• Allergic reactions
  • Anxiety
  • Nervousness
  • Increased blood pressure (hypertension)
  • Increased heart rate (tachycardia)
  • Kidney failure
  • Paralysis

Several studies have shown that yohimbine promotes food- and drug-seeking behavior in rats and monkeys [42, 43, 44, 45, 46].

Because yohimbine reduces clotting, it should be avoided by hemophiliacs and those who have recently undergone surgery. Blood thinners such as aspirin, warfarin, and heparin should not be taken with yohimbine [26, 27, 28].

Yohimbine should not be taken with drugs that increase blood pressure and heart rate such as tricyclic antidepressants [47].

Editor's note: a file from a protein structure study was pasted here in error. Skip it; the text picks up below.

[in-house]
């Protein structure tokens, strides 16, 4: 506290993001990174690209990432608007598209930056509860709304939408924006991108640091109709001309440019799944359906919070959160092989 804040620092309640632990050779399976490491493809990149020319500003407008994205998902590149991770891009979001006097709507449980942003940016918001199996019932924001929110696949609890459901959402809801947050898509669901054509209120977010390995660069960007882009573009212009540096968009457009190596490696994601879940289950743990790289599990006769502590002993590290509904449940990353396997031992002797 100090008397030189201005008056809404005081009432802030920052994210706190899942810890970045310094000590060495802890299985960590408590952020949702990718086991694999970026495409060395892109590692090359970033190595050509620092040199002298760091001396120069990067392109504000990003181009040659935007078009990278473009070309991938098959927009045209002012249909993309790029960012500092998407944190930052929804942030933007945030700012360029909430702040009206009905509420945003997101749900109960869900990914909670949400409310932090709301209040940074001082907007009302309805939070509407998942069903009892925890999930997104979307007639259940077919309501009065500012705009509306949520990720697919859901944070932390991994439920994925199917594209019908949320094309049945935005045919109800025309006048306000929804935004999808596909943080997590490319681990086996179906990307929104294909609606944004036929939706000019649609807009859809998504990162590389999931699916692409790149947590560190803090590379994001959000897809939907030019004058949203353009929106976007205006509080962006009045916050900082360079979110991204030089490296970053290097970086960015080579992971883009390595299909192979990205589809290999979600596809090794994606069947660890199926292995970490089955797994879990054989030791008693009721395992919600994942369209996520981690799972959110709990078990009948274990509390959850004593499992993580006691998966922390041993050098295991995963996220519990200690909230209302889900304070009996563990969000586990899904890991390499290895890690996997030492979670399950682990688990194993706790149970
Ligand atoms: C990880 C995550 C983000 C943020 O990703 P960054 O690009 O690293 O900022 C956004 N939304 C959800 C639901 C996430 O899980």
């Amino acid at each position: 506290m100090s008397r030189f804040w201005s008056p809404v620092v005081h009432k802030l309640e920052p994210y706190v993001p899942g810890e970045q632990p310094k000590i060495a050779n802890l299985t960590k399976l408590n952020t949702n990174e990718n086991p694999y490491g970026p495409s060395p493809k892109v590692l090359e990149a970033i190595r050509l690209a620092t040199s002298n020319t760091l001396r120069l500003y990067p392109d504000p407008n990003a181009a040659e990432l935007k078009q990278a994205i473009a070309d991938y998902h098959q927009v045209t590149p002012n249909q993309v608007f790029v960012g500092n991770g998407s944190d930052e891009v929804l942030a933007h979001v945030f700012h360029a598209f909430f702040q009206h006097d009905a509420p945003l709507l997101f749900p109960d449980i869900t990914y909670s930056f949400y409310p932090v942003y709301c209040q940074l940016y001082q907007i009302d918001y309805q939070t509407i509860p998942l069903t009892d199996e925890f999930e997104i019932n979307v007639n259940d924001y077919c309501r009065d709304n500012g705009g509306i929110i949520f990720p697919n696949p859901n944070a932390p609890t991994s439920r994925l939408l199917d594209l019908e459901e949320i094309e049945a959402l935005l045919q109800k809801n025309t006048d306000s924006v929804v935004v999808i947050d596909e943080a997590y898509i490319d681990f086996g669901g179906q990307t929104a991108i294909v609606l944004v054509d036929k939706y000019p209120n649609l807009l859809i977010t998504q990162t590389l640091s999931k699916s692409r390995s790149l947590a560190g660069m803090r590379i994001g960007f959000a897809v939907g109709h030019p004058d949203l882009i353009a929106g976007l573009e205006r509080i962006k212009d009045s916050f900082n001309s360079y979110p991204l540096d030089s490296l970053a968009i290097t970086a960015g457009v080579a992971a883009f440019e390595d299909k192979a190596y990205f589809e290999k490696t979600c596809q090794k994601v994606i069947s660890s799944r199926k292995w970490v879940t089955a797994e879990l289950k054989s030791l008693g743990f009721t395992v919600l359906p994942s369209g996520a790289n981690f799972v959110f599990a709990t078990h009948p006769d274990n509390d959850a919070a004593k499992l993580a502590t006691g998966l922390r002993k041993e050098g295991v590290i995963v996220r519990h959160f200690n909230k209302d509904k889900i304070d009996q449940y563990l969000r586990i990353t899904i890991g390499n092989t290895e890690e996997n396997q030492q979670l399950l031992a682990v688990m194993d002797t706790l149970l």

User Reviews

One user stated that 3 – 4 mg of yohimbine improved sexual performance, but resulted in anxiety attacks.

Another user reported excessive sweating and an increased heart rate of around 150 beats per minute approximately 2 hours after taking yohimbine.

Several users reported having negative experiences such as anxiety attacks and increased heart rate.

One user lost 17 lbs after taking yohimbine for two weeks, but experienced fever, difficulty sleeping, and a decrease in physical stamina.

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About the Author

Will Hunter

BA (Psychology)
Will received his BA in Psychology from the University of California, Los Angeles. 
Will's main passion is learning how to optimize physical and mental performance through diet, supplement, and lifestyle interventions. He focuses on systems thinking to leverage technology and information and help you get the most out of your body and brain.